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Off to the shops today? Don’t forget your face covering. It’s now mandatory to wear one in shops and on public transport in some parts of the UK, while strongly advised in others. Those caught without one may face fines and even be barred from entering shops and takeaways.
With face coverings being a pretty new concept for most (and plenty of mixed messaging over the past few months), it can be confusing knowing where to begin when wearing one – and why you’d even bother.
That’s why we’ve pulled together all of the latest information into one place to help you on your way to face cover greatness.
What type of face covering should I wear?
There are dozens of types of face mask and face covering out there, which makes things pretty confusing if you’re not sure where to begin when buying (or making) one.
As it stands, the general public are urged to wear face coverings by the UK government. These are different to the surgical and medical grade face masks that healthcare workers wear.
Face coverings can be anything from scarves that wrap around your face to the material face covers you can now buy from lots of high street retailers (it’s worth noting these are unregulated and not considered fit for medical use).
The key rule of wearing a face covering is that it must cover your nose and mouth to work properly. It should also fit well, which means not having loads of gaps at the sides – you want it to fit flush to your face, sitting across the top of your nose and tucking underneath your chin. Jets of air can escape from the back and sides of some masks if they are ill-fitting, a study found.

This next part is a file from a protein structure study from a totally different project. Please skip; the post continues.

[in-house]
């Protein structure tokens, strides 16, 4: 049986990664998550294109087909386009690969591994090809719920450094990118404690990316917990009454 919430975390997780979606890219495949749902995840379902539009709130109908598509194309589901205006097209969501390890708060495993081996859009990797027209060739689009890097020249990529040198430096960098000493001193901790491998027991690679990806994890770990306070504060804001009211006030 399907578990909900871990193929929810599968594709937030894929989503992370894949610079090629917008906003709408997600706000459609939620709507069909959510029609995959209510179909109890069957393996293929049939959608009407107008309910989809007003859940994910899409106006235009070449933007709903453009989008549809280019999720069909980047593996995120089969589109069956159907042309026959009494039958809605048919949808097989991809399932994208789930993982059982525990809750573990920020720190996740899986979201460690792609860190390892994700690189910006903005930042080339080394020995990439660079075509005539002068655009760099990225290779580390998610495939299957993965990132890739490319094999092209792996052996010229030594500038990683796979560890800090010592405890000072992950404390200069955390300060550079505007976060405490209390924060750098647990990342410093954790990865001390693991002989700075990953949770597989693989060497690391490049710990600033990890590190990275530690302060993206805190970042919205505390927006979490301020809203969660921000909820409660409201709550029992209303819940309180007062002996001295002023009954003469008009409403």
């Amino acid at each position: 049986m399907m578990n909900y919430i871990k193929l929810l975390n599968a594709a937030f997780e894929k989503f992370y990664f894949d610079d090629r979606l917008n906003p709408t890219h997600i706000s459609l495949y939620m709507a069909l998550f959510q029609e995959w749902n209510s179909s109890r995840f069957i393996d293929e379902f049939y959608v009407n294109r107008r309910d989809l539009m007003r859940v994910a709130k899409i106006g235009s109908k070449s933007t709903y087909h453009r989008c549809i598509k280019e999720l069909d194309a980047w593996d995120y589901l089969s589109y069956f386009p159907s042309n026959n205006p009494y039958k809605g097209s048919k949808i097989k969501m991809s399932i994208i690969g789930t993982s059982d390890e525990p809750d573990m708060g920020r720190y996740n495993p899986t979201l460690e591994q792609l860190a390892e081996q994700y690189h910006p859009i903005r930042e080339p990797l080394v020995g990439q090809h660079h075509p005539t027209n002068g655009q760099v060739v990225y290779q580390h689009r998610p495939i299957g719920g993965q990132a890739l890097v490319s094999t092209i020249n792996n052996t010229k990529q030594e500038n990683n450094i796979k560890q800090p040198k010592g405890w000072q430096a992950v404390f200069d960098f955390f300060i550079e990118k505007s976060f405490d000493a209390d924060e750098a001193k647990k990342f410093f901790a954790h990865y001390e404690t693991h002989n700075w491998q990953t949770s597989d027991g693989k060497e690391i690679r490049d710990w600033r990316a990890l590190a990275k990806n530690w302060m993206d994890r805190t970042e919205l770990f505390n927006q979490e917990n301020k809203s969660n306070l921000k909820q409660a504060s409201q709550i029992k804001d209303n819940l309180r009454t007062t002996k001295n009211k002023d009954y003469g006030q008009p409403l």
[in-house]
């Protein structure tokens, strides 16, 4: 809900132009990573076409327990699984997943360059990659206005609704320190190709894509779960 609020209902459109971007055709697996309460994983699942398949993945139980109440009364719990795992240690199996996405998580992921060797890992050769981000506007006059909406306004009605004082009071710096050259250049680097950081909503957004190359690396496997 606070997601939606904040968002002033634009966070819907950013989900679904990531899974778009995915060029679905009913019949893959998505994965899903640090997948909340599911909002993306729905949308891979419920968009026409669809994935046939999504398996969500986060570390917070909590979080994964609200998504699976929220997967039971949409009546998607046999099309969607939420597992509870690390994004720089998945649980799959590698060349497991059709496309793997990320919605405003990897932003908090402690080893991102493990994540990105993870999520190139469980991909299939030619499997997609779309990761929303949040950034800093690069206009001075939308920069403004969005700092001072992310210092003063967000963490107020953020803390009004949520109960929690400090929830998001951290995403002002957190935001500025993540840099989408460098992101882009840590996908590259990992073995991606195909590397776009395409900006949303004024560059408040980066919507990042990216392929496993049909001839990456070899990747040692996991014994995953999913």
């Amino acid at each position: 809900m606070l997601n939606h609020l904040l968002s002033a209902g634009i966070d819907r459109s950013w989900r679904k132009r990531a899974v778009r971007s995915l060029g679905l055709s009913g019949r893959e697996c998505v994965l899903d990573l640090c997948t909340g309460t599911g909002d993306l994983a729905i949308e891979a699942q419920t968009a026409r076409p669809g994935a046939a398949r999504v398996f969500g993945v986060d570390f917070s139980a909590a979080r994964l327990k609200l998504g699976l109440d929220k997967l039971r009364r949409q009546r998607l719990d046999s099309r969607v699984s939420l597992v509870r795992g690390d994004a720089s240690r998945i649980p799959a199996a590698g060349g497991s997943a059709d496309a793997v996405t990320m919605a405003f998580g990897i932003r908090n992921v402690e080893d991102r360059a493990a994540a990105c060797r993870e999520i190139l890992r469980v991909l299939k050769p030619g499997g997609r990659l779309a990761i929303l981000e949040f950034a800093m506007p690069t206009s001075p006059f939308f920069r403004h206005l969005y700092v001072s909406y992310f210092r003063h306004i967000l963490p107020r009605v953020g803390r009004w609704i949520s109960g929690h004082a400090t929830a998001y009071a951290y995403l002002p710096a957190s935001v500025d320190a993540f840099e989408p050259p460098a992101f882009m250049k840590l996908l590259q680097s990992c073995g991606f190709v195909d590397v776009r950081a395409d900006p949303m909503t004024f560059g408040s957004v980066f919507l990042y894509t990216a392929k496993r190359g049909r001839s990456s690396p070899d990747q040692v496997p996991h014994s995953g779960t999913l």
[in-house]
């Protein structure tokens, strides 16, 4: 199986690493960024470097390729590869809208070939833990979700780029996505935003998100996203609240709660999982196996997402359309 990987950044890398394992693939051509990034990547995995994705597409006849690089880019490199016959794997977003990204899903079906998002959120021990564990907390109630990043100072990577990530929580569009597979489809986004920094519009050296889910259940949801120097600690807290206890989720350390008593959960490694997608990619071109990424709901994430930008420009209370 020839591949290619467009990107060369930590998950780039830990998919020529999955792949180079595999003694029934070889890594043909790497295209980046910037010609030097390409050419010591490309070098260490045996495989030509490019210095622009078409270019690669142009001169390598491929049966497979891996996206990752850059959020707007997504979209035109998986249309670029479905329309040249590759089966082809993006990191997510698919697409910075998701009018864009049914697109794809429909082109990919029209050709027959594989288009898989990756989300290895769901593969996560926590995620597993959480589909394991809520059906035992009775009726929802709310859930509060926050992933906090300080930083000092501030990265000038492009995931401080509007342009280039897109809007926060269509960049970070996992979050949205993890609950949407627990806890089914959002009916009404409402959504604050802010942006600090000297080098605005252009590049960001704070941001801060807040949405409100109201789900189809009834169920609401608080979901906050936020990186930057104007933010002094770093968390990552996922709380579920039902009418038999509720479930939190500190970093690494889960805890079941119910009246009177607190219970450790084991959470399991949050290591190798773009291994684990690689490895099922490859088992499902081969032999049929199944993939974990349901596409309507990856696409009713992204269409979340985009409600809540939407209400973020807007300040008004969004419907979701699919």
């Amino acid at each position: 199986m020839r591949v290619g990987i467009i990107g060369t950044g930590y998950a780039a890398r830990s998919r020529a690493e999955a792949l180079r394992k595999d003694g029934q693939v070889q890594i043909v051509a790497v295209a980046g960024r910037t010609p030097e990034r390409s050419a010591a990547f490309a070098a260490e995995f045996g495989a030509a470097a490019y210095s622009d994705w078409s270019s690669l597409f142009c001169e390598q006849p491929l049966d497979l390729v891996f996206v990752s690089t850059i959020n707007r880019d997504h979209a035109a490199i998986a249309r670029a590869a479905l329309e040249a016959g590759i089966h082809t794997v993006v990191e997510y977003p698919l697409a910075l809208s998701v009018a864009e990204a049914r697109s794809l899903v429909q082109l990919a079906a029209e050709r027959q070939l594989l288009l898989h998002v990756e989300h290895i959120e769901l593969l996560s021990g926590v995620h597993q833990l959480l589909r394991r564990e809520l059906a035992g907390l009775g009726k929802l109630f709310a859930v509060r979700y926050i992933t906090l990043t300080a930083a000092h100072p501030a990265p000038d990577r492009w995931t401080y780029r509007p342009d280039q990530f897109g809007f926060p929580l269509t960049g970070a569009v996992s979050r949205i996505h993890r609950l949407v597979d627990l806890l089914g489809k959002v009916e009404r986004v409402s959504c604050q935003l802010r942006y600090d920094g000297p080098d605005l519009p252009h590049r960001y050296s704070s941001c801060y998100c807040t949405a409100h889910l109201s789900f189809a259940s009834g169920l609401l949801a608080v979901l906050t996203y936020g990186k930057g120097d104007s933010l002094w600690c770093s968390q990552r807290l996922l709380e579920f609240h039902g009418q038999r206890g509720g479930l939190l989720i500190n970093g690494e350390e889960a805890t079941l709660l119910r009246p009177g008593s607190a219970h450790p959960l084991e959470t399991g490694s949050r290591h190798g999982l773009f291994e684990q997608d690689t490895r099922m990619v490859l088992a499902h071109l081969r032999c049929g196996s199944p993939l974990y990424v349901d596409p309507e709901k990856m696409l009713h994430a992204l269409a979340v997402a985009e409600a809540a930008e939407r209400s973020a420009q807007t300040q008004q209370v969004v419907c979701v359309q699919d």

Bandanas, handkerchiefs and scarves aren’t particularly effective at keeping people’s germs under wraps, studies have found. Instead, experts (including the World Health Organisation) agree the best face covering to wear in public is a homemade one made from three layers of tightly woven material, such as cotton.
Other materials that work well include tea towel and cotton-blend fabrics, denim, and antimicrobial pillowcases. A combination of layers is the most effective – so get creative. Find advice on how to make them here and here.
For people who are in high risk groups – for example, those from Black, Asian and minority ethnic communities, or those with underlying conditions – Dr David Strain, a clinician at the Royal Devon and Exeter Hospital, recommends water resistant surgical masks. Look out for a CE mark when you buy these.
A study published just this week compared the effectiveness of single and double-layer cloth face coverings (the single layer one was made from a folded piece of cotton T shirt and hair ties, while the double layer one was made using the sew method, as set out by the CDC) with a 3-ply surgical face mask (made by manufacturer Bao Thach).